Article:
Why Selling Your Business to the Highest Bidder is not a Good Idea

February 07, 2017

More and more business owners, these days, wait for the perfect time to sell their businesses for a good price. When that time comes, they will most likely their businesses for top dollar.  Would you rather sell your business for $14 million or $10 million? Most people would not hesitate to say they will take $14 million. However, accepting the highest offer isn’t always the right move. Today, we will try to explain why accepting the highest bidder is not always the best idea. Whenever you receive offers higher than what you expected, always remember that it will include taxes and other legal requirements that lower the possibilities of getting paid in full. Moreover, half of these deals never get completed after a handshake agreement between buyer and seller.  To get the best deal, you need to dig deep into the details and find out the requirements to maximize your transaction. When you ask these questions before you accept the top bid, you may end up happier and with more money when you accept a deal from a lower bidder.


How much cash will I get paid up front?

In some cases, buyers usually don’t pay the entire purchase price. Whether they can afford the amount or not, buyers minimize the risk when they do not pay the full amount. Oftentimes, bidders negotiate a deal where you’re only getting a small amount of cash up front, that range between 20% to 30% of the asking price. As the seller, you must act as a bank to help finance the buyer’s purchase. This is called “seller carryback.” If the new owners later take out a business loan, which is secured debt, you will be in a risky position. You will only be able to collect your loan, which is unsecured debt, after the secured debts are paid. The upshot: a sky-high offer that you have to finance may not be as great as a lower offer from someone who can pay you now.


What strings are attached to getting paid in full?

Buyers often try to negotiate with you when you want to get paid in full. For instance, they might agree to pay the total only if all of your customers, key managers, or sales people stick around as well as maintaining the product line and keeping sales level the same. Think very hard about whether or not you can realistically comply with their demands before you agree on a final payment.


Will I take a beating come tax time?

Let’s suppose you’re focused on getting top dollar for selling your business. You accept the $14 million offer, only to find it’s structured in a way that the proceeds will be taxed at the ordinary income tax rate of 40%. This is done to give the buyer better tax treatment to justify the higher price. Meanwhile, you passed on a $10 million dollar deal that was structured to be taxed at the capital gains rate of 23%.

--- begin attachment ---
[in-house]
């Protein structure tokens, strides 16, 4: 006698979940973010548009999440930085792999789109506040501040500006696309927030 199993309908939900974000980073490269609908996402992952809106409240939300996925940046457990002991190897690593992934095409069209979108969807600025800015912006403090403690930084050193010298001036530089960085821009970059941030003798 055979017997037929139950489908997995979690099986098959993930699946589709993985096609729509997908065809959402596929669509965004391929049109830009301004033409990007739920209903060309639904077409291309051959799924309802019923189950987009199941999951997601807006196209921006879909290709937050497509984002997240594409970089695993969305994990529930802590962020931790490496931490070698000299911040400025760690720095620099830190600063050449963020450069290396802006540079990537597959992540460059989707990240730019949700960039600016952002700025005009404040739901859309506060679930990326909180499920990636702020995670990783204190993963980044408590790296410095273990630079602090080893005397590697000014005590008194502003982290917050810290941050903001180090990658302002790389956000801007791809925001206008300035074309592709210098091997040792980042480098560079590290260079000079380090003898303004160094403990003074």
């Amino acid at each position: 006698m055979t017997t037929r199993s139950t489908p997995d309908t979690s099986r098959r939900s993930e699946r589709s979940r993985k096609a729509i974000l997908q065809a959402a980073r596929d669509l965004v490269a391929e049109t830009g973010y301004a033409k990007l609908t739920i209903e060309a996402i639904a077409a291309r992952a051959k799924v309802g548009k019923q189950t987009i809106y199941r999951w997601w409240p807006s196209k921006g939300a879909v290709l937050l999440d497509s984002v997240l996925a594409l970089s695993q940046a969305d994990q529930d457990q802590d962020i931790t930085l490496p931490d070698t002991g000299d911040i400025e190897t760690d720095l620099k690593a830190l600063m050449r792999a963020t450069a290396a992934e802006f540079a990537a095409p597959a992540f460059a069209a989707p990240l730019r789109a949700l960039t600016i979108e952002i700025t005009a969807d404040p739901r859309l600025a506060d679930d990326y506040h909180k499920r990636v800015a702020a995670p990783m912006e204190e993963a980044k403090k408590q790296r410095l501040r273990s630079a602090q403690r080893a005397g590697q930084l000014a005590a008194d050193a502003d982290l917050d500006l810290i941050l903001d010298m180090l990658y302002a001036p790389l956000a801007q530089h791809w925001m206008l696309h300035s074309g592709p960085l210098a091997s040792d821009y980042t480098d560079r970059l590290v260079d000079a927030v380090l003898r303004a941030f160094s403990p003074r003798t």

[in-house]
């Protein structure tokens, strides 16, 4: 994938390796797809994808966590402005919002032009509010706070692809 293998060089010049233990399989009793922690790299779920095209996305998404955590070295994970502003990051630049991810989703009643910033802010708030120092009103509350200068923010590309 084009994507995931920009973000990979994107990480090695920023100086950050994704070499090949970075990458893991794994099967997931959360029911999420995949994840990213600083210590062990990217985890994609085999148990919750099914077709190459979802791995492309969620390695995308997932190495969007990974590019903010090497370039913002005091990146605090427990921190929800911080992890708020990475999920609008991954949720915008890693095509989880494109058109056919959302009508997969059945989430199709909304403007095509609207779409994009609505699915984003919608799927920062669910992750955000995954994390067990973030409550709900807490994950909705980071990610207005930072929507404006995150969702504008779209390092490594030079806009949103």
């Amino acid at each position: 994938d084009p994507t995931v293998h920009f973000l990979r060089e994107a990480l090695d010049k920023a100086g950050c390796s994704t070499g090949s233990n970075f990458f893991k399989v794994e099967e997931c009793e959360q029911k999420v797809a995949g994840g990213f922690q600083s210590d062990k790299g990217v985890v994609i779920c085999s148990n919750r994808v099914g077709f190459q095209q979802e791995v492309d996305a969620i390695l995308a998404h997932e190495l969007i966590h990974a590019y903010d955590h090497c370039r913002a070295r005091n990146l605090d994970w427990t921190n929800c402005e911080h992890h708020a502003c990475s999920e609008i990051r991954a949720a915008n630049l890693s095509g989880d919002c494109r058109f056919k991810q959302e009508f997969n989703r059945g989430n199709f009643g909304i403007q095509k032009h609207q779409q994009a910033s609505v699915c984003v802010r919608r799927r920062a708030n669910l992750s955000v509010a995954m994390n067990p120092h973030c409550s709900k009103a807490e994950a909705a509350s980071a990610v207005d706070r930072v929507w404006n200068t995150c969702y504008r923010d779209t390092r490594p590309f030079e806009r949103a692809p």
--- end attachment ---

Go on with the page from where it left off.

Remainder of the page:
Once you pay taxes, the $10 million offer will net $7.7 million, while the $14 million deal will net $8.4 million. However, to get the $14 million deal, you agreed to a bunch of gunpoint contingencies that later make you wake up screaming. You realize you only netted an additional $700,000 after taxes because of poor structure. This is an example of why selling at a higher price is not a good idea.


Can I work for this buyer for two years or more?

It’s easy to be so dazzled by a big offer. If you’re selling to a big company or a private equity firm, some might ask you to stay on board for two years or more – and no matter what they say about autonomy, you won’t be the boss anymore. Most sellers get tired of working for a new owner after around 18 months – especially if the new buyer is more focused on profits than customer service and retention than the seller. This can happen instantly when there is a cultural gap or difference in management styles between the new and old owners. Two years is a long time, and picking buyers who are as like-minded as you – even if they made a lower bid – may be smarter decision to make.


Will I be disappointed if the new buyer stamps out my brand?

Some corporate buyers’ modus operandi is to slap their name onto new acquisitions immediately and bring in their own managers to spread their corporate culture. Why? They don’t want any competition in a local market so they buy their rivals, but believe the acquisitions will be stronger if they carry the corporation’s brand name.

You may understand how they feel from a strategic perspective, but it still can be agonizing to watch somebody paint its name over your logo if you have spent 25 years of your life building your brand. Some buyers are happier going with a lower bidder who agrees to keep the business intact. You may think you’re ready to take the money and run. However, the additional $4 million you gross, which amounts to an extra $700,000 after you pay taxes and transaction costs, can lose its value quickly when it means destroying something you spent your whole life creating.